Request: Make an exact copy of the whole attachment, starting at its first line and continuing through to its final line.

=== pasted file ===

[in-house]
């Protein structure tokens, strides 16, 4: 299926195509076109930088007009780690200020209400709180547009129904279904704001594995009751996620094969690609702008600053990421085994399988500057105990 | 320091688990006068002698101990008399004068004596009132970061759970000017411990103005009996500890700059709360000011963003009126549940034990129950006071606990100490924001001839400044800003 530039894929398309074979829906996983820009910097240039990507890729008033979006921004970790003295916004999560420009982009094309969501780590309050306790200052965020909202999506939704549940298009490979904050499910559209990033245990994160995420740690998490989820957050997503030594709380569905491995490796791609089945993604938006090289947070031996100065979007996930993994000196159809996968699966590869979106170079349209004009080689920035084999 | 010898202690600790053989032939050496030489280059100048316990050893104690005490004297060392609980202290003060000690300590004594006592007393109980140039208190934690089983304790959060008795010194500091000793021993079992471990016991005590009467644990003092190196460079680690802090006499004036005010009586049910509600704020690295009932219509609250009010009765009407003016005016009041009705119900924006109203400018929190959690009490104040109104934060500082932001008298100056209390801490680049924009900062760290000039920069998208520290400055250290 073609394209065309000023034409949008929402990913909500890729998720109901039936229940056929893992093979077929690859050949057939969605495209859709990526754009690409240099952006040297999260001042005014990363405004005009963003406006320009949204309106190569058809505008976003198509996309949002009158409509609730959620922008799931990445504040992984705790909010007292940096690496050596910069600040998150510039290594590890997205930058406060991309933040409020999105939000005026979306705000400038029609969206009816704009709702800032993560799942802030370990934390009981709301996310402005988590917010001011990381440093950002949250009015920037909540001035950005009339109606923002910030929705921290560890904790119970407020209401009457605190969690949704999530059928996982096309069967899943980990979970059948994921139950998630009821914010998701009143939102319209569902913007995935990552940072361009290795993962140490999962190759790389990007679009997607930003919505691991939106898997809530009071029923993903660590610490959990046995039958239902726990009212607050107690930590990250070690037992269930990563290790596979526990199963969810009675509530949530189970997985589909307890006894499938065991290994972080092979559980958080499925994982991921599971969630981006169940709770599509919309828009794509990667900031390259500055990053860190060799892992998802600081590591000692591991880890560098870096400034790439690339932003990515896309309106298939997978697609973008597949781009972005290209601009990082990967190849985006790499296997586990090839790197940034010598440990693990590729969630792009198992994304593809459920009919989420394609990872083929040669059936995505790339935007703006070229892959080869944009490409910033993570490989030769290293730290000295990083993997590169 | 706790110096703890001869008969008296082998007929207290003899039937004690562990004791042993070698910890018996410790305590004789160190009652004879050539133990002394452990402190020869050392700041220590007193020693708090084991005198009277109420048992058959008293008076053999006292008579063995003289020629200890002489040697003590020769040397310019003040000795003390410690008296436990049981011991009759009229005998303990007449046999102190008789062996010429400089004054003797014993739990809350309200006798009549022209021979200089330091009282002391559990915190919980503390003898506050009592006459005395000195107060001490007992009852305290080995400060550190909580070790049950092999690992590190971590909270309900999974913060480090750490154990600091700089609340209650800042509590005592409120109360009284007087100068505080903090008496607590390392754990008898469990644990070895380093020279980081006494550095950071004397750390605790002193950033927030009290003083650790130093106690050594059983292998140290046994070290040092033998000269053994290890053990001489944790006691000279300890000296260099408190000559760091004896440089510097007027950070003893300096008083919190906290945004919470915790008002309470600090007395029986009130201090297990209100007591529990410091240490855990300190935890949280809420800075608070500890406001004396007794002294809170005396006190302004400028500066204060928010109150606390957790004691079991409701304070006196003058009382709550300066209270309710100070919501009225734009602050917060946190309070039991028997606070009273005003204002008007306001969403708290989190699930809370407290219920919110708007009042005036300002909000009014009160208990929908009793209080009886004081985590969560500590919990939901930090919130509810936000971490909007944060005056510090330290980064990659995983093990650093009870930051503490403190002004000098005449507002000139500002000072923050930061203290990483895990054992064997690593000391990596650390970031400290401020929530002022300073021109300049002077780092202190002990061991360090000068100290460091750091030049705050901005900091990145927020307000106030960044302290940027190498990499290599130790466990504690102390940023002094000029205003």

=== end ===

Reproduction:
[in-house]
């Protein structure tokens, strides 16, 4: 299926195509076109930088007009780690200020209400709180547009129904279904704001594995009751996620094969690609702008600053990421085994399988500057105990 | 320091688990006068002698101990008399004068004596009132970061759970000017411990103005009996500890700059709360000011963003009126549940034990129950006071606990100490924001001839400044800003 530039894929398309074979829906996983820009910097240039990507890729008033979006921004970790003295916004999560420009982009094309969501780590309050306790200052965020909202999506939704549940298009490979904050499910559209990033245990994160995420740690998490989820957050997503030594709380569905491995490796791609089945993604938006090289947070031996100065979007996930993994000196159809996968699966590869979106170079349209004009080689920035084999 | 010898202690600790053989032939050496030489280059100048316990050893104690005490004297060392609980202290003060000690300590004594006592007393109980140039208190934690089983304790959060008795010194500091000793021993079992471990016991005590009467644990003092190196460079680690802090006499004036005010009586049910509600704020690295009932219509609250009010009765009407003016005016009041009705119900924006109203400018929190959690009490104040109104934060500082932001008298100056209390801490680049924009900062760290000039920069998208520290400055250290 073609394209065309000023034409949008929402990913909500890729998720109901039936229940056929893992093979077929690859050949057939969605495209859709990526754009690409240099952006040297999260001042005014990363405004005009963003406006320009949204309106190569058809505008976003198509996309949002009158409509609730959620922008799931990445504040992984705790909010007292940096690496050596910069600040998150510039290594590890997205930058406060991309933040409020999105939000005026979306705000400038029609969206009816704009709702800032993560799942802030370990934390009981709301996310402005988590917010001011990381440093950002949250009015920037909540001035950005009339109606923002910030929705921290560890904790119970407020209401009457605190969690949704999530059928996982096309069967899943980990979970059948994921139950998630009821914010998701009143939102319209569902913007995935990552940072361009290795993962140490999962190759790389990007679009997607930003919505691991939106898997809530009071029923993903660590610490959990046995039958239902726990009212607050107690930590990250070690037992269930990563290790596979526990199963969810009675509530949530189970997985589909307890006894499938065991290994972080092979559980958080499925994982991921599971969630981006169940709770599509919309828009794509990667900031390259500055990053860190060799892992998802600081590591000692591991880890560098870096400034790439690339932003990515896309309106298939997978697609973008597949781009972005290209601009990082990967190849985006790499296997586990090839790197940034010598440990693990590729969630792009198992994304593809459920009919989420394609990872083929040669059936995505790339935007703006070229892959080869944009490409910033993570490989030769290293730290000295990083993997590169 | 706790110096703890001869008969008296082998007929207290003899039937004690562990004791042993070698910890018996410790305590004789160190009652004879050539133990002394452990402190020869050392700041220590007193020693708090084991005198009277109420048992058959008293008076053999006292008579063995003289020629200890002489040697003590020769040397310019003040000795003390410690008296436990049981011991009759009229005998303990007449046999102190008789062996010429400089004054003797014993739990809350309200006798009549022209021979200089330091009282002391559990915190919980503390003898506050009592006459005395000195107060001490007992009852305290080995400060550190909580070790049950092999690992590190971590909270309900999974913060480090750490154990600091700089609340209650800042509590005592409120109360009284007087100068505080903090008496607590390392754990008898469990644990070895380093020279980081006494550095950071004397750390605790002193950033927030009290003083650790130093106690050594059983292998140290046994070290040092033998000269053994290890053990001489944790006691000279300890000296260099408190000559760091004896440089510097007027950070003893300096008083919190906290945004919470915790008002309470600090007395029986009130201090297990209100007591529990410091240490855990300190935890949280809420800075608070500890406001004396007794002294809170005396006190302004400028500066204060928010109150606390957790004691079991409701304070006196003058009382709550300066209270309710100070919501009225734009602050917060946190309070039991028997606070009273005003204002008007306001969403708290989190699930809370407290219920919110708007009042005036300002909000009014009160208990929908009793209080009886004081985590969560500590919990939901930090919130509810936000971490909007944060005056510090330290980064990659995983093990650093009870930051503490403190002004000098005449507002000139500002000072923050930061203290990483895990054992064997690593000391990596650390970031400290401020929530002022300073021109300049002077780092202190002990061991360090000068100290460091750091030049705050901005900091990145927020307000106030960044302290940027190498990499290599130790466990504690102390940023002094000029205003």